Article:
Our best French Quarter museum, The Historic New Orleans Collection, has another interesting exhibit that just opened and will run for 6 months over on Royal Street. Their exhibits are free and are conveniently located just off the gift shop. The exhibit is called Goods of Every Description: Shopping in New Orleans, 1825–1925.
So much of what we ate, wore and used in this colonial city was imported from other American cities and in the case of the furniture or finer household items, quite often from European makers. One of the luxuries of being a significant port city.
Mule-drawn streetcar model; between 1865 and 1870; silver, gold; by Zimmerman’s (New Orleans); The Historic New Orleans Collection, acquisition made possible by the Laussat Society, 2015.0464.20
Red velvet cake for Kruz customers on his 44th anniversary.
The Jolly Lama aka The Night Mayor aka The Funtrepreneur Pat Jolly shared this today:
A couple of weeks ago 3 different people asked me if Kruz had died!!!
So I decided to write to tell you that he is very alive and happy!!!
KRUZ moved to a new location!
1301 Decatur St. (kitty corner from his old location)
504 523 7370 http://www.kruzshop.com
Celebrate his 44th anniversary this weekend … Whoohoo!!!
September 26-28, 2914
Please help get the word out to his cherished customers and friends
I like some of this tacky stuff and also like the welcoming attitude for our millions of tourists of having many kinds of shops.I do think some of the shopkeepers could try a little harder to find a new niche, rather than crowding more of the same on doorways and on racks with nuclear-level lit interiors and blasting Cajun music across the Quarter. HOWEVER, I agree with a friend of mine interviewed recently in this blog who think incentives and marketing assistance to find new niches may work better than a crackdown, especially one that seems uneven in its focus on certain retailers.
This article makes some very good points here although I might suggest that the author’s comment about “there is little reason to believe they will be replaced by wine cellars or art galleries” is a light slap and one that has no basis in reality, as art galleries do exist in the Quarter, as well as some of our city’s finest antique stores. The culture of our city includes those things and just as some of our loveliest restaurants and best bookstores are found in our city center, those others can and will be found here too.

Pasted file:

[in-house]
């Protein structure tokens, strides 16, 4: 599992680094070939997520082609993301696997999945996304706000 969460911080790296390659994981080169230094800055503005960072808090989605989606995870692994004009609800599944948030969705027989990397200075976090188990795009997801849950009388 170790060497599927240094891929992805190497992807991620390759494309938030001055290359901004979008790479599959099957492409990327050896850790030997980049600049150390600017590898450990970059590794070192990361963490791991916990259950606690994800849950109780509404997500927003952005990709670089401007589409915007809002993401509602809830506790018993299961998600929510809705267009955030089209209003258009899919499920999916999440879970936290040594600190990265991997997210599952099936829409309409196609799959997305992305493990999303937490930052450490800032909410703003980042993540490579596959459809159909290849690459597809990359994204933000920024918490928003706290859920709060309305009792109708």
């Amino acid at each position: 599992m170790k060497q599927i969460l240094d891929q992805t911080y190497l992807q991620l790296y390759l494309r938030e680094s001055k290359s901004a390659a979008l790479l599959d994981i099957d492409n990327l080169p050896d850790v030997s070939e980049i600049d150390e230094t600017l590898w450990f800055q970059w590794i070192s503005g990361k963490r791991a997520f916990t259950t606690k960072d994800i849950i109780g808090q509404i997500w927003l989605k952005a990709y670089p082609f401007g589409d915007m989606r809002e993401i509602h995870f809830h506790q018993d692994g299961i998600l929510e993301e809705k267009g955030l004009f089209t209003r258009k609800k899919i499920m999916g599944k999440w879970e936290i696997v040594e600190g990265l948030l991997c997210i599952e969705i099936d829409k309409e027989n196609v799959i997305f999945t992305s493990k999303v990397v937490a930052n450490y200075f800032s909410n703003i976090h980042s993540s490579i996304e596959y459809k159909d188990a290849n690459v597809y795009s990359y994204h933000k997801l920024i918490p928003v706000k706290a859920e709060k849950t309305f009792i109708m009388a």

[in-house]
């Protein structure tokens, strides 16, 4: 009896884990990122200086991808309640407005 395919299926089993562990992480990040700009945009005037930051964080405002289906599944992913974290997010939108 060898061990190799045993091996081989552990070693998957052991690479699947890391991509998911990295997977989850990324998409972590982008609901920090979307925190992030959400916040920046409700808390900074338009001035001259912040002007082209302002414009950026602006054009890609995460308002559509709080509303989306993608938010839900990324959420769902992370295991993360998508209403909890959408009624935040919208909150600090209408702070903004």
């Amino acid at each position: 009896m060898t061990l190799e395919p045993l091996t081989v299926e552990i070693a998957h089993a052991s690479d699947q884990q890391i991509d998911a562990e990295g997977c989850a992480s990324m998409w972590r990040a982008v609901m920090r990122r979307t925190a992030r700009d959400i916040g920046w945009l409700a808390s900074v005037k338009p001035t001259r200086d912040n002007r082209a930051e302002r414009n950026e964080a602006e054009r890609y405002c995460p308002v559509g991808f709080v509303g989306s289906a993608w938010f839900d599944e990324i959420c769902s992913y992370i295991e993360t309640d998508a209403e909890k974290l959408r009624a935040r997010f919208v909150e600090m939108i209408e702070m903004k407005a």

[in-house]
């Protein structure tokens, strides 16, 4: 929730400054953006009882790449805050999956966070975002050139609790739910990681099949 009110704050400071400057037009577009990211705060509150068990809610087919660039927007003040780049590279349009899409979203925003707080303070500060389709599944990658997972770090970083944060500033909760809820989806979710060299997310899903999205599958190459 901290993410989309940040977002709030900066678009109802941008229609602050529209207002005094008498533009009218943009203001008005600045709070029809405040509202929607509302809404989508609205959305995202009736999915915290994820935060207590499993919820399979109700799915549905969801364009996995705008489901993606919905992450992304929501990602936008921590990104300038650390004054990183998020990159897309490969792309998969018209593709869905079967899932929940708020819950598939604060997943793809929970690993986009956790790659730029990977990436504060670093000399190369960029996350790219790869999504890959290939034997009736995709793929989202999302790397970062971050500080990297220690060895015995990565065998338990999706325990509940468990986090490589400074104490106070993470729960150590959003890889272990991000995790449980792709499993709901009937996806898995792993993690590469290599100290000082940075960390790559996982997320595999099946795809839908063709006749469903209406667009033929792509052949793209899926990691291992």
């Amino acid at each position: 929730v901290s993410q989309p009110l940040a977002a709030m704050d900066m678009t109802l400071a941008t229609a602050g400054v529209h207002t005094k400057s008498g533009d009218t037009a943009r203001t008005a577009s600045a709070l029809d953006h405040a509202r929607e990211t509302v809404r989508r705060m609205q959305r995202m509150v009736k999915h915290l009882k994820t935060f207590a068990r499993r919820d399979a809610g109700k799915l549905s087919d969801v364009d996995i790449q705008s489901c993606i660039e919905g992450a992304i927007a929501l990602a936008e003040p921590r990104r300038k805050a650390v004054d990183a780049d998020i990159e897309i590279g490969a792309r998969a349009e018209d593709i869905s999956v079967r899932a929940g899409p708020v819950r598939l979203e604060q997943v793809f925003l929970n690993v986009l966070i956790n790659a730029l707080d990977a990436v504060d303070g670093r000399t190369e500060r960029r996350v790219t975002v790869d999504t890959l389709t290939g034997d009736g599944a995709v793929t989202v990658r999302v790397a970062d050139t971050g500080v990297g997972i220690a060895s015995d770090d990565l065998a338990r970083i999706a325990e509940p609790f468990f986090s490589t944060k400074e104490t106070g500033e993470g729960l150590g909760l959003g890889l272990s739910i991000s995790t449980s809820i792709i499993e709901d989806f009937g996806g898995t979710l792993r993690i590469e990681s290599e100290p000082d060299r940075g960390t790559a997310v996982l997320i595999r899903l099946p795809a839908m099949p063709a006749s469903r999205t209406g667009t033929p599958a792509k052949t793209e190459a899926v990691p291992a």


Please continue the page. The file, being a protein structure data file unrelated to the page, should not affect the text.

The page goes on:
While a small store owner like Azemas would have to carefully calculate the number of New Orleans Saints shirts he could display in his storefront window when the Saints kick-off their first home game this September, large nearby retailers such as Walgreen’s or H&M can stock rack after rack of New Orleans themed gear without any fear of crossing the 35 percent threshold.
Certainly, no one wants to live in a city overrun with tacky tourists shops, but as the residential population of the French Quarter shrinks, souvenirs are a retailer’s safest bet. Even if opponents of t-shirt shops succeed in getting a few shut down on Bourbon street, there is little reason to believe they will be replaced by wine cellars or art galleries.
Some charge that the attack on t-shirt shops is really an attempt to sanitize the French Quarter and push poor and middle-class people out. Many of the stores are owned by Asian immigrants, and they cater to lower- and middle-class tourists. As an example of zoning enforcement being applied unequally, business owners point to new shop Fleurty Girl. The locally-owned, upscale t-shirt boutique opened a French Quarter location after the 2011 ordinance went into effect—without any major objection from the VCPORA.
An excellent trip through the remaining bookstores of the Quarter and its people and oddities. I’d keep this column as a reference if I were you…Although, his worry about being judged by the booksellers of the Quarter when browsing or buying is entirely unwarranted. If anyone cares less about your preferences than the people of the Quarter, I don’t know who they are.
Rembert Browne (@rembert) is a staff writer for Grantland.
here is a piece I found when searching the internet about this store:
“Our business idea is to offer fashion and quality at the best price,” Håcan Andersson, a spokesman for the company, tells Ecouterre, before referring us to information listed on the company’s website. But company mission aside, at a time when the apparel industry is getting thrashed by price hikes, H&M’s move remains an audacious one. $4.95 dresses? $20 trench coats? What universe does the Swedish retailer live in? And more important, how is H&M getting away with it?
“It just means they are squeezing the stakeholders in their supply chain to pull this off,” says Howard Brown, co-founder of Stewart + Brown, a Los Angeles-based pioneer in sustainable fashion. “Their copycat competitors will do the same. If this trend has any staying power then we might as well kiss the American apparel manufacturing sector, and those hundred thousand are so jobs that are still left, goodbye.”